Wrestling Mom Rules Podium
Nine-month-old Ella MacDonald is furniture walking around her parents’ St. Catharines home. The adorable toddler is a going concern and her living room ventures are minuscule compared to the travels she has made in her first year.
The daughter of 2004 Olympic wrestler Evan MacDonald and former world wrestling champion Jessie MacDonald has accompanied her parents to several countries this year as her mother continues to rebound from a soul-crushing loss in late 2015 in the 48-kilogram Olympic trials.
“You consider the possibility of losing but you never believe in it because your are there to win and I believed in my ability to win and, quite frankly, go to the Olympics and medal,” the 32-year-old St. Catharines resident said. “It wasn’t just the blow of losing the trials, it was the future that would have come from it.”
The silver lining was after seven years of marriage the couple could focus on its desire to have a baby.
“It was devastating beyond imagination and I literally still have nightmares about it,” she said. “You never get over it but I know Ella would not exist without that failure. I know we don’t always get what we want but we get what we need.”
Ella has given Jessie a different perspective about her wrestling career.
“Before I felt guilty about keep putting off a family because of wrestling and now that she’s around, I kind of feel that I have it all,” she said. “Regardless if I win or lose, I know that life goes on and I know that everything will be OK. Before it was life and death.”
Ella has a positive effect on her mom even when she’s not accompanying her to tournaments.
“There was a couple times I walked on the mat and I was so nervous in the finals. I remember turning on my phone and looking at her picture. No matter what, if I won or lost I was still going home to her.
It has made wrestling a little bit simpler and it relieves stress.
“You go and you do your best,” she said.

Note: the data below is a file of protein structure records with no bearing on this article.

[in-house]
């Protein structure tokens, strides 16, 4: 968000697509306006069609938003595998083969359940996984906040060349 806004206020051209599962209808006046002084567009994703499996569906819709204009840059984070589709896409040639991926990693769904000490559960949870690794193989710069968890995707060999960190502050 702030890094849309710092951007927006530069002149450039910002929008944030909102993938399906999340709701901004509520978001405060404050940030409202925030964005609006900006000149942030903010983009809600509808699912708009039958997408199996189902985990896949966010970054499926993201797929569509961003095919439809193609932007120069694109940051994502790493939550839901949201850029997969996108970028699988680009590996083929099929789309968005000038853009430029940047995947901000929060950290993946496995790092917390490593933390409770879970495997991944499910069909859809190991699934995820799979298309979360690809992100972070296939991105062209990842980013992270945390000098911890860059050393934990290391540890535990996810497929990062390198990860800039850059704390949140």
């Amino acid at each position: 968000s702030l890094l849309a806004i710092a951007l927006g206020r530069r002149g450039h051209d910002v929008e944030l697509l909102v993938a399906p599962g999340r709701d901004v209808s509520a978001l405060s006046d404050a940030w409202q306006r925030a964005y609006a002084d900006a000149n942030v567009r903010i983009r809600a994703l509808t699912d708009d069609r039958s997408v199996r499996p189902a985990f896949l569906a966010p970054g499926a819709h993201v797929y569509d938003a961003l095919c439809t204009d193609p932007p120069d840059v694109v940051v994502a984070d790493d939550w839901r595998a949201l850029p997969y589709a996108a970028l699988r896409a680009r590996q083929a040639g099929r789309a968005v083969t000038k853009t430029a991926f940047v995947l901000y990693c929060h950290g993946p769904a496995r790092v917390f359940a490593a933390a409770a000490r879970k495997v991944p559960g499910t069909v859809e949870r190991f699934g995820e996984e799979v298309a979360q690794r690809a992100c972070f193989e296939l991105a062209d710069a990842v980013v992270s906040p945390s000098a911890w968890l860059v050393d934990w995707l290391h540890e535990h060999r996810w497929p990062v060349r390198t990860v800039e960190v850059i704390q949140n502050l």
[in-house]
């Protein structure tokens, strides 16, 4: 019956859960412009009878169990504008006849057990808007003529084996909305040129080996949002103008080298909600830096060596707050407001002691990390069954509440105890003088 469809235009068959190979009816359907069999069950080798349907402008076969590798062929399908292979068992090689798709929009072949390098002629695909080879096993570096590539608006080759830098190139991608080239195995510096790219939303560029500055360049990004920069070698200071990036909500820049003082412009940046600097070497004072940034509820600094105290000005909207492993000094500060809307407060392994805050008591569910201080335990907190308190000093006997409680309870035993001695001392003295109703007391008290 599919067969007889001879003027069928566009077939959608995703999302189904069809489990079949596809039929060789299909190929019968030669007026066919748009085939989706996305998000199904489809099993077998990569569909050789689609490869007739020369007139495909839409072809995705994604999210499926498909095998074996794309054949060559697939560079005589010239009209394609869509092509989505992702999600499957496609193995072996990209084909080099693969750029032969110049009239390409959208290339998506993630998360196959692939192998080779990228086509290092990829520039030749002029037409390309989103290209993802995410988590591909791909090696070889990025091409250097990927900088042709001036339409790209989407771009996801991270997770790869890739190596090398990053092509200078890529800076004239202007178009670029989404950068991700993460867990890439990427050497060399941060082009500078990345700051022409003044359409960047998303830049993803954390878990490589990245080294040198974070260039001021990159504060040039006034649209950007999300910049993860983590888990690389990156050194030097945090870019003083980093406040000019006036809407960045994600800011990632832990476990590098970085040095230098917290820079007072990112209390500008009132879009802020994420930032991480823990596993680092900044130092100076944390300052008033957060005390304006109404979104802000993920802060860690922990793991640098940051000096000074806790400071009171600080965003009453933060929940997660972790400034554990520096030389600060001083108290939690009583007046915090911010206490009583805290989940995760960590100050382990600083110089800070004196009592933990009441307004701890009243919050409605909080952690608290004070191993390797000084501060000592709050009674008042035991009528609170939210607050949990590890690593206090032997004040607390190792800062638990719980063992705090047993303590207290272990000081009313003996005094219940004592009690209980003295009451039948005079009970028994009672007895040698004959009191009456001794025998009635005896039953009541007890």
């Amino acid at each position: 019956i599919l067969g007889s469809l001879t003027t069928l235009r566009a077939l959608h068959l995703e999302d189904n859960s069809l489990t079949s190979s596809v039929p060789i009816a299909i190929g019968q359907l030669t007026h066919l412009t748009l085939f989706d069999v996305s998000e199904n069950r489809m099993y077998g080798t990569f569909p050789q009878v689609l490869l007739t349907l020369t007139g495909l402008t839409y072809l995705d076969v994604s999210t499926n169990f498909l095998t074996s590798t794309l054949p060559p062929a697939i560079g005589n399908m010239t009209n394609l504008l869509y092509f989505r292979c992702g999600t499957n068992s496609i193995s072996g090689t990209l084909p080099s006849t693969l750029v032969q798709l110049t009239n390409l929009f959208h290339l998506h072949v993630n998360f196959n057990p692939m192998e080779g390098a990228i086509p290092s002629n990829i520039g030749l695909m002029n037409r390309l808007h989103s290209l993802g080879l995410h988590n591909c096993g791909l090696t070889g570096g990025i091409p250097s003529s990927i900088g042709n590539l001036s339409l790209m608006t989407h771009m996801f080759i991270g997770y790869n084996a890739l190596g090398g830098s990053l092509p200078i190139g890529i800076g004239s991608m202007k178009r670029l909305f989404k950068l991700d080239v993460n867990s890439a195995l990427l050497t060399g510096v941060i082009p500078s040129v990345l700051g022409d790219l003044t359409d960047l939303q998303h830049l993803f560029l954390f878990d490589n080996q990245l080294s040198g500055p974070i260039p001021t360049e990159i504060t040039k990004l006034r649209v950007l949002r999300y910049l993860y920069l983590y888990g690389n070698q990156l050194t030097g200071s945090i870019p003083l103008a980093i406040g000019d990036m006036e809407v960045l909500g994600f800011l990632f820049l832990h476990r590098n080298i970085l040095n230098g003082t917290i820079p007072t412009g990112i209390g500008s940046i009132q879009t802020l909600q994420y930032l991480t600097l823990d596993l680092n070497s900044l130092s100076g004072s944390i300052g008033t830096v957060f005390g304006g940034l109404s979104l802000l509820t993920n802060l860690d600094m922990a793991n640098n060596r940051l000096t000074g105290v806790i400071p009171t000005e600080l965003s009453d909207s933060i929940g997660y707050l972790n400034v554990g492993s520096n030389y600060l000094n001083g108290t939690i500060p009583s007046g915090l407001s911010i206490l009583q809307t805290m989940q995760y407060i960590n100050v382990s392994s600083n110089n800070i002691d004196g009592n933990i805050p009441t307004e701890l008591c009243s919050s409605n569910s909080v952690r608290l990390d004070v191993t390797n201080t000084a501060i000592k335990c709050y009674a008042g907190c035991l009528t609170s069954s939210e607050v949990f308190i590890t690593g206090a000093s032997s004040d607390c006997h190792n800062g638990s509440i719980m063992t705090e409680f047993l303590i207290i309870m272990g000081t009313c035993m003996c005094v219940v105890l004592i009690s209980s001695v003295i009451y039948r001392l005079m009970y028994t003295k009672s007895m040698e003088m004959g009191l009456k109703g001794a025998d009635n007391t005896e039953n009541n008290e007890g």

Brock coach Marty Calder agrees motherhood has helped MacDonald.
“I think it has allowed her to enjoy the sport more than she did in the past,” he said. “She is more focused now on enjoying the sporting opportunities and taking things one day at a time. It has simplified things.”
Some people speculated Jessie would retire after the Olympic trials, but she kept her options open.
“I felt that there was unfinished business and I had a goal,” the three-time world medalist said. “It’s hard when you’re not satisfied and you’ve done your work.”
During her pregnancy, she continued with off the mat training and the respite from the mat may have been the best thing for her.
After Ella was born Oct. 30, Jessie began to think about returning. Ella was born via caesarian section which meant Jessie had to take longer to heal. By the end of December 2016, she was on the mat carefully working on technique.
She set a target of competing at a tournament in Paris at the end of January and had to plead and cajole her doctor for medical clearance.
It was her first wrestling meet competing at 53 kilograms. Previously she had competed at 48 kilograms because there was no Olympic weight class at 51 kilograms and she felt 53 kilograms was too heavy for her.
“I was nervous and even though I was mentally prepared I thought everyone looked so much bigger,” she said. “I had to get used to the fact that I would be OK at the higher weight.”
In Paris, she lost a close match to a decent wrestler.
“It was another shot to the ego but, at the same time, I had to look where I came from. I had a year off, I had a baby and any woman who has had a pregnancy knows what it’s like to get back into shape, never mind compete at an international level.”
She followed that up with a victory at the Guelph Open and a second-place showing at the Dave Shultz Memorial International in February.
At the Canadian senior national championships In March, she won the 53-kilogram title and was named the meet’s top female wrestler.
“Considering where she was mentally after expecting to go to Rio and be in the medals and then have a baby in the fall, those two things made it unlikely for her to move up a weight and win,” Calder said.
From the Canadian championships it was all onward and upward. She captured gold medals at the Pan American championships in Brazil in May, the German Grand Prix in June and the Spanish Grand Prix in July.
“Jessie’s rise to the top is nothing short of a miracle considering the year she’s had,” Calder said. “Her pursuit of excellence is second to none.”
MacDonald hasn’t met up with everybody in her weight class but she has been beating top competitors.
“I’ve been doing well and at this point I am starting to be more like myself. I think the weight up has been a good thing.
“I’m not focused on a number and I’m not killing myself in a sauna and sweating. I’m eating healthy, lifting (weights) as heavy as I can and I weigh what I weigh.”
Her original goal was to win nationals and go to the world championships but the end game has now evolved.
“I’m not saying how I do (at the worlds) will determine whether I stick around or not. At this point in the game, it’s about enjoying it and I am enjoying it. If I stop enjoying it, that’s when I’ll say that I am done.”
MacDonald entered the world championships Aug. 21-26 in Paris as a legitimate contender.
“I believe she is a threat at 53 kilograms just as she was at 48,” Calder said.